Almost three years ago, I was stunned by the performance of the Linear Tube Audio MicroZOTL 2.0 preamplifier/headphone amplifier, used as a line stage, when it significantly out-performed my reference Concert Fidelity preamplifier on all sonic parameters. The Concert Fidelity, a hand-built piece from Japan that cost $24,000, had never been surpassed by any line stage I had auditioned for over five years in my system until the MicroZOTL 2.0 with an upgraded linear external power supply retailing for less than $2,000. Needless to say, the MicroZOTL 2.0 was selected as one of Home Theater Review's 2016 products of the year.
I have stayed in touch with Mark Schneider, CEO/engineer of Linear Tube Audio in Washington D.C., who recently shared that he was working on a full-sized single-chassis dedicated preamplifier that retails for $4,450 and promised to perform even on a higher level. The MicroZOTL Preamplifier is based on legendary audio designer David Berning's patented architecture known as ZOTL, which stands for Zero hysteresis Output Transformer-Less. Other companies have used OTL (Output Transformer-Less) designs to get rid of the possible bandwidth limiting and intermodulation that transformers often struggle with. However, Berning's patented architecture uses a superimposed carrier signal for the music signal at 250 kHz, which is then extracted through an RF-converter transformer to obtain the high current and low impedance required by loudspeakers. This simply means that unlike a normal transformer operating over the total audio bandwidth, the RF-converter transformer operates at a single frequency, allowing a very pure signal with zero global feedback.
Mark and David are very close friends and worked together on the MicroZOTL Preamplifier. This three-year project led to numerous major internal upgrades. These included high-grade ceramic circuit boards, Dale precision resistors, and OHNO wire used in the stepped volume attenuator, isolated Belleson Regulator and super low ESR poly-organic capacitors used in the power supply, and upgrades in all capacitors in the audio path. Linear Tube Audio contracted with the firm Fern & Roby to design/build the new full-size chassis, which is quite handsome in its appearance, constructed of slabs of aluminum with brass touch buttons.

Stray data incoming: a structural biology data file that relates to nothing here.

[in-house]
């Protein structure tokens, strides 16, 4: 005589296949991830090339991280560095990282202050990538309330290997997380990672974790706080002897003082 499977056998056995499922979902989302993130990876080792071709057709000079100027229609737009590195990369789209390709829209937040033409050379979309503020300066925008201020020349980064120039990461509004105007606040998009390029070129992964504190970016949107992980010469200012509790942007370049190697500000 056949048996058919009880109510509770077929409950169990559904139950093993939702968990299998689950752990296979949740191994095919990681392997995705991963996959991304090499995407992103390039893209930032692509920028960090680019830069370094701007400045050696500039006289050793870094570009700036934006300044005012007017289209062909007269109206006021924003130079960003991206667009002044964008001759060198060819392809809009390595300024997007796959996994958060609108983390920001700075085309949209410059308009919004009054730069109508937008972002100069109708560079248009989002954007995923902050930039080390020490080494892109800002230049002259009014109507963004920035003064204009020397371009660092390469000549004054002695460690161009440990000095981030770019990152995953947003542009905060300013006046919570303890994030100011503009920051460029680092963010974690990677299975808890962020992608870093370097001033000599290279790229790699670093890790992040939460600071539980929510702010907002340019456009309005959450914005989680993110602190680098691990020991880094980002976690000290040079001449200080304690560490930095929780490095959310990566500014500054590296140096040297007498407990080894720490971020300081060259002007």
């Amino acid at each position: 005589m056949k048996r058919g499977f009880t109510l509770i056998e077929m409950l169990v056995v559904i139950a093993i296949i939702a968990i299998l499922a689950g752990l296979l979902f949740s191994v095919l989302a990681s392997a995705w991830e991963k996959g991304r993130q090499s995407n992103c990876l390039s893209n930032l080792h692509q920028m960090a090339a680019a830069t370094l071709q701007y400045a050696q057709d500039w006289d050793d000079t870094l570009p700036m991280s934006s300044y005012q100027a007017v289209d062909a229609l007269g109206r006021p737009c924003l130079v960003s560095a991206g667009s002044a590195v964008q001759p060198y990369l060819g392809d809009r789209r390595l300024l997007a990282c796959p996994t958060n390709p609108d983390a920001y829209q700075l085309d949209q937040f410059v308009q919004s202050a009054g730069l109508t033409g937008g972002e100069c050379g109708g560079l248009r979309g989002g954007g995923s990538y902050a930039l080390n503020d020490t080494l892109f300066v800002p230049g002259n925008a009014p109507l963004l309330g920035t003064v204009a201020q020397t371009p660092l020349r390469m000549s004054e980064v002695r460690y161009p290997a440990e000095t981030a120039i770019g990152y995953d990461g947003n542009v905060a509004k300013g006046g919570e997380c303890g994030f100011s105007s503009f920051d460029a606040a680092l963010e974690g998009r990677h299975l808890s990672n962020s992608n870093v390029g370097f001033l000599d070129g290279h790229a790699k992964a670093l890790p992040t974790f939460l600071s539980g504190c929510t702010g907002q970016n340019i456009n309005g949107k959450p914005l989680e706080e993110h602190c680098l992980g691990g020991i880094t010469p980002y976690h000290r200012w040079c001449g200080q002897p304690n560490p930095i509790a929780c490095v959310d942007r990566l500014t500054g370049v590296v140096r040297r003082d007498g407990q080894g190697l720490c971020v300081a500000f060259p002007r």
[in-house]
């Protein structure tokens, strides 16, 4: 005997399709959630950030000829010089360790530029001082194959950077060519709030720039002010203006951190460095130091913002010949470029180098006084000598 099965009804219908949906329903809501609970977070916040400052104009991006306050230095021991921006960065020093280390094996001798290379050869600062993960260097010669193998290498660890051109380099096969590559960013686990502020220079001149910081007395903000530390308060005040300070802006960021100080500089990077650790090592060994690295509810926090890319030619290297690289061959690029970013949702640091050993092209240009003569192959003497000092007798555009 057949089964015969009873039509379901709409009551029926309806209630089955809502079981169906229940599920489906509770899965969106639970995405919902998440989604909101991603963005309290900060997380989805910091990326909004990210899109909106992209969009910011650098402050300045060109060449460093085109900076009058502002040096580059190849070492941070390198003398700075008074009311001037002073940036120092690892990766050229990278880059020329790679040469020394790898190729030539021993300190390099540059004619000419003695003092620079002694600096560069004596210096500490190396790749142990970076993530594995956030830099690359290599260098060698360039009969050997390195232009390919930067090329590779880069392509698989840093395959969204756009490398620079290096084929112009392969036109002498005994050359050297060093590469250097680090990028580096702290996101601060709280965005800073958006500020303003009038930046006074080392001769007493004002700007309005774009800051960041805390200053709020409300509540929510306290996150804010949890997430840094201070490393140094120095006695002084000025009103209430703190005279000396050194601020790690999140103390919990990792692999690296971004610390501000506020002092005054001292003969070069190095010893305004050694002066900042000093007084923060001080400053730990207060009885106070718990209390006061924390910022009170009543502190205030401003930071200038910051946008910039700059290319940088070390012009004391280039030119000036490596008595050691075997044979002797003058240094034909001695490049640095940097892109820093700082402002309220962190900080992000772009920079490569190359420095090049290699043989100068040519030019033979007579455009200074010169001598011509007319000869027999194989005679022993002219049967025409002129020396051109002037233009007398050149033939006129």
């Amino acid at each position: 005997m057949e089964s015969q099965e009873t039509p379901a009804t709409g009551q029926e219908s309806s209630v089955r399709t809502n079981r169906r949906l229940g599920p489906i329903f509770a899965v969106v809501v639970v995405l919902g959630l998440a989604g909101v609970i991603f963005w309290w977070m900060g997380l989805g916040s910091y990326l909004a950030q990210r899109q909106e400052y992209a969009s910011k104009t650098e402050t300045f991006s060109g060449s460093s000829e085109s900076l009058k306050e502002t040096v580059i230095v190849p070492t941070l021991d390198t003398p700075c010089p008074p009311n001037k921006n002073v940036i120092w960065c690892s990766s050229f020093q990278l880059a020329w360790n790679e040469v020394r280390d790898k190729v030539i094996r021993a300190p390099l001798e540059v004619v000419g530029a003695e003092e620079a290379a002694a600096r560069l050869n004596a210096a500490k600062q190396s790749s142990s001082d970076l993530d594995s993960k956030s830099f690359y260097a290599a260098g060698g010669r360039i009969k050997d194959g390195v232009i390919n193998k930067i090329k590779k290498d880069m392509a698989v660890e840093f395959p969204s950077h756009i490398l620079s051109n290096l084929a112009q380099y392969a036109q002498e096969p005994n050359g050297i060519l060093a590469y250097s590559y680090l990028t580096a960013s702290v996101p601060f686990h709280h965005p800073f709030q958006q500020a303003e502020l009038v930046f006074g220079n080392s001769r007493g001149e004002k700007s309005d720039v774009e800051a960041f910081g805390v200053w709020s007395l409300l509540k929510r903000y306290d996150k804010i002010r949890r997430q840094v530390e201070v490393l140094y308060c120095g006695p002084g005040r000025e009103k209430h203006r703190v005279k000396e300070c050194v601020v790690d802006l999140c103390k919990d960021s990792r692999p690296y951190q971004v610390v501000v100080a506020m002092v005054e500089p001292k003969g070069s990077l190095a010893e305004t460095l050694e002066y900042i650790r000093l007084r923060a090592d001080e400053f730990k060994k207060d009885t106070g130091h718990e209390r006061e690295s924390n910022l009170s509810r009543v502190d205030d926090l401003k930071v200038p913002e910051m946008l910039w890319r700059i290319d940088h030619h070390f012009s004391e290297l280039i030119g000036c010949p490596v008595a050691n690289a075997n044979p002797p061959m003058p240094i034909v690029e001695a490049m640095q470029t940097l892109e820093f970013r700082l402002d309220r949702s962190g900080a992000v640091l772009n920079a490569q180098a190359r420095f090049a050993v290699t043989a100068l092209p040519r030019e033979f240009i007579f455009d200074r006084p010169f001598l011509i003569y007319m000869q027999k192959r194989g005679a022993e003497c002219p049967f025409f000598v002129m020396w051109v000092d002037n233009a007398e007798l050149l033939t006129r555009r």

The MicroZOTL Preamplifier I received for review was black, with the aforementioned brass touch buttons, weighing 14 pounds and having dimensions of 4.2 inches high by 17 inches wide by 12.4 inches deep. On the front of the preamplifier is the power button, headphone jack input, volume control, LEDs for input modes, brass buttons for different inputs, select/menu, and the digital front panel display out that displays volume along with left/right balance. There are sixteen levels of brightness for the panel display, along with an option that completely darkens it after you set the volume level.
Around back is where two sets of single-ended RCA outputs, five single-ended RCA inputs, one input pair of XLR, and IEC input and the main on/off power switch are located. The unit is shipped with excellent sounding NOS 12SN7s and 12AT7s, so there is no need to do tube-rolling to get the best performance out of this piece. If you have a collection of 6SN7s and want to use them, it's a very clear and easy procedure to remove two small internal jumpers, all of which is explained in the manual. I found the menu to set up all functions to be very easy and intuitive. You can use either the select menu button on the front panel or the supplied Apple remote to set up all functions of the preamplifier. Finally, the volume control is based on a 100 stepped attenuator, which makes getting to the "sweet spot" of every recording simple and easy because of the fine gradient of dB change with every step.
The Linear Tube Audio MicroZOTL Preamplifier was inserted into my reference system, replacing the MicroZOTL 2.0 Preamplifier/Headphone Amplifier. It's a stereo preamp, so installation wasn't all that complicated. Plug in analog inputs. Plug in analog outputs. Carefully install tubes without getting fingerprints on them. Pretty simple.
The rest of my system's components are Jay's Audio CDT-2 MK2 CD transport, Lab 12 DAC1 SE, Pass Labs XA25 amplifier, Running Springs Dmitri power conditioner, MG Cable reference silver IC's and copper speaker wire, Audio Archon power cords, a Tomo rack designed by Krolo Design, and Tekton Design Ulfberht speakers mounted on Sistrum Apprentice Platforms.
Click over to Page Two for Performance, The Downside, Comparison & Competition, and Conclusion...